Local governments use Climate Action Plans (CAPs)--also referred to as Climate Mitigation and Adaptation Plan (CMAPs)--to slow the rate of climate change in their jurisdictions and plan for its expected impacts.
Read more about climate action planning in the Port of San Diego and the cities of Chula Vista, San Diego, and National City.
Environmental Health Coalition’s baseline recommendations for local climate action plans include:
- Establish emissions reductions goals and strategies in alignment with state law and policy directions, including:
- Achieve 1990 Greenhouse Gas (GHG) emissions levels by 2020 (California State Law AB 32)
- Achieve 80% below 1990 Greenhouse Gas emissions levels by 2050 (California Executive Order S-3-05)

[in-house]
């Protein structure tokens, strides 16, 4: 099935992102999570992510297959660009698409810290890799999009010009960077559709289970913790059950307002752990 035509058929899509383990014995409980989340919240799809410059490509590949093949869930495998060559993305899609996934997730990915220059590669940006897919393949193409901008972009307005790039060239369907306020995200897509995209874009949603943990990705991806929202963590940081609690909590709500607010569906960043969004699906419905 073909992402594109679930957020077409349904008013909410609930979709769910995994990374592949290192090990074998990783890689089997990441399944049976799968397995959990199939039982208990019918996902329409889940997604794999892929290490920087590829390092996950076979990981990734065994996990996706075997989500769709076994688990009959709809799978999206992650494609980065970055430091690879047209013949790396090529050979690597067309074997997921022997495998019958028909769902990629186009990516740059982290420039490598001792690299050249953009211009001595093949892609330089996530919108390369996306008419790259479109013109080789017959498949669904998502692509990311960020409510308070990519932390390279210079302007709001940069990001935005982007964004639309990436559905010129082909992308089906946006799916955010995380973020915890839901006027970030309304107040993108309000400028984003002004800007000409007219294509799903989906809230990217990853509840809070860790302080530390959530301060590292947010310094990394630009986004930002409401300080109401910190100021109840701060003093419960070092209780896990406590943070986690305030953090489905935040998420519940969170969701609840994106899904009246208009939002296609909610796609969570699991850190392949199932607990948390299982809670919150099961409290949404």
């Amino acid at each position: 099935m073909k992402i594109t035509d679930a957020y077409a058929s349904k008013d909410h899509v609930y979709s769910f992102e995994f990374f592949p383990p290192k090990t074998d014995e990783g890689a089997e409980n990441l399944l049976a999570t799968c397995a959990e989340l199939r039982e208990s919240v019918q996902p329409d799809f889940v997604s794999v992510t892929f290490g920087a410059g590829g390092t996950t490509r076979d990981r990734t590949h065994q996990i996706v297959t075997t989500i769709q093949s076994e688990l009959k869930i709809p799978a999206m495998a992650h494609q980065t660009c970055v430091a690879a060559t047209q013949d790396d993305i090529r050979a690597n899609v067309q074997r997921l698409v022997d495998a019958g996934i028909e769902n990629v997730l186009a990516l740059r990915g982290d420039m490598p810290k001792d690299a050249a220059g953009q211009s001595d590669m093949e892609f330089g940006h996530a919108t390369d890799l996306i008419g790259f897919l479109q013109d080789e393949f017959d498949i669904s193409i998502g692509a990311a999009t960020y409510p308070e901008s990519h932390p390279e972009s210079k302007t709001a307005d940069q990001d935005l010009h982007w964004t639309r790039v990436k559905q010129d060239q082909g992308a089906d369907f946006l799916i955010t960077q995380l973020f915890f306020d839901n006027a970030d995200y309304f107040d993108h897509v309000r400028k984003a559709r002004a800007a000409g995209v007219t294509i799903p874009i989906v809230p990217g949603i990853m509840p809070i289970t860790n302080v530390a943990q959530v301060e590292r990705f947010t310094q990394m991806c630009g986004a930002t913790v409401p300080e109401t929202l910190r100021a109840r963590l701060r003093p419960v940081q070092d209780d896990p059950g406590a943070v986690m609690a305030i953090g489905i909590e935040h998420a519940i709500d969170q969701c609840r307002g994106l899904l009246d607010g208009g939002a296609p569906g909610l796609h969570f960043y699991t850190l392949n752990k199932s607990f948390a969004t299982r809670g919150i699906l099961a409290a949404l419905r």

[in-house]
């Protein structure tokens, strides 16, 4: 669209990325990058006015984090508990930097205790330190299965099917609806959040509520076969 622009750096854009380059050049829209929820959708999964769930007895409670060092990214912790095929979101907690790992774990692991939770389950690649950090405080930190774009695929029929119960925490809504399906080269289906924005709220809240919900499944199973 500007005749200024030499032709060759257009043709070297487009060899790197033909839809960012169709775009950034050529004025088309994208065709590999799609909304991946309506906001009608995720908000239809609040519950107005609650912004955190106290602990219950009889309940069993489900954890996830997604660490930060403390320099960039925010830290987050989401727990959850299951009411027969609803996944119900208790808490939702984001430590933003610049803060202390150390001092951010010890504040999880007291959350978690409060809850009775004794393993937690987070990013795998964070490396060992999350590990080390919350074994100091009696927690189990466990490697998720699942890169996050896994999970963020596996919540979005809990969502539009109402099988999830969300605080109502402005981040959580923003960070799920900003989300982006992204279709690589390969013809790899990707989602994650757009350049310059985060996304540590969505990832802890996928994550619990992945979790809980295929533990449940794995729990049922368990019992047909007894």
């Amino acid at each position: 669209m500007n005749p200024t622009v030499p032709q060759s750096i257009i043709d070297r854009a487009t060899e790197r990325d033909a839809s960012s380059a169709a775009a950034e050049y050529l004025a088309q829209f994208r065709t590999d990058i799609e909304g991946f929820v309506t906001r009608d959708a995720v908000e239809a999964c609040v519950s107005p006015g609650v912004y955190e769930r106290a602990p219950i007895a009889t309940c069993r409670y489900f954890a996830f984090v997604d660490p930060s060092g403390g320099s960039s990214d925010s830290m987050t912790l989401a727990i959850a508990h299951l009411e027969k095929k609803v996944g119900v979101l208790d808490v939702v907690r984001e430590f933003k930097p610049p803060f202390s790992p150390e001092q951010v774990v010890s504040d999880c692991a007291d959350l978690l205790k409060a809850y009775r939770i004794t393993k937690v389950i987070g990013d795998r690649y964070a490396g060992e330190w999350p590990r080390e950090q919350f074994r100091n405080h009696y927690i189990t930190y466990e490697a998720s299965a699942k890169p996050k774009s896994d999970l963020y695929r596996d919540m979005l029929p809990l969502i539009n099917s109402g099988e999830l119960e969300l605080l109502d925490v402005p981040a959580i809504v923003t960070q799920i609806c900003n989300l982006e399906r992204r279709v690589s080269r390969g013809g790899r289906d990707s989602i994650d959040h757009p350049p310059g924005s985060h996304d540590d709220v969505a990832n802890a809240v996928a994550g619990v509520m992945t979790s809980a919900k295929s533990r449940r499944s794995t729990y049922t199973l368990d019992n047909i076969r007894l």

- Achieve Zero Net Energy in all new residential construction and 25% of existing homes by 2020. Achieve Zero Net Energy in all new commercial construction and 50% of existing commercial buildings by 2030 (California Long-term Energy Efficiency Strategic Plan, CPUC)
- Achieve 20% reduction in home energy use by 2015; 40% reduction by 2020 (California Long-term Energy Efficiency Strategic Plan, CPUC)
- Establish the following guiding principles
- Take immediate action
- Lead by example
- Ensure social equity and environmental justice
- Follow the preferred Loading Order for energy resources (State Energy Agencies: California Energy Commission (CEC) and California Public Utilities Commission (CPUC)-- energy conservation and efficiency first, then demand response, then green energy and distributed generation.
- Adopt specific policies and strategies in the following areas that result in greenhouse gas reductions and greenhouse gas prevention:
- Energy efficiency
- Renewable energy
- Green Energy/Green Jobs
- Incorporate into all city policies and education
- Adopt a detailed climate change adaptation plan that analyzes and plans for the unavoidable impacts of climate change and assists our natural resources, our built environment, and our communities in adapting to those impacts.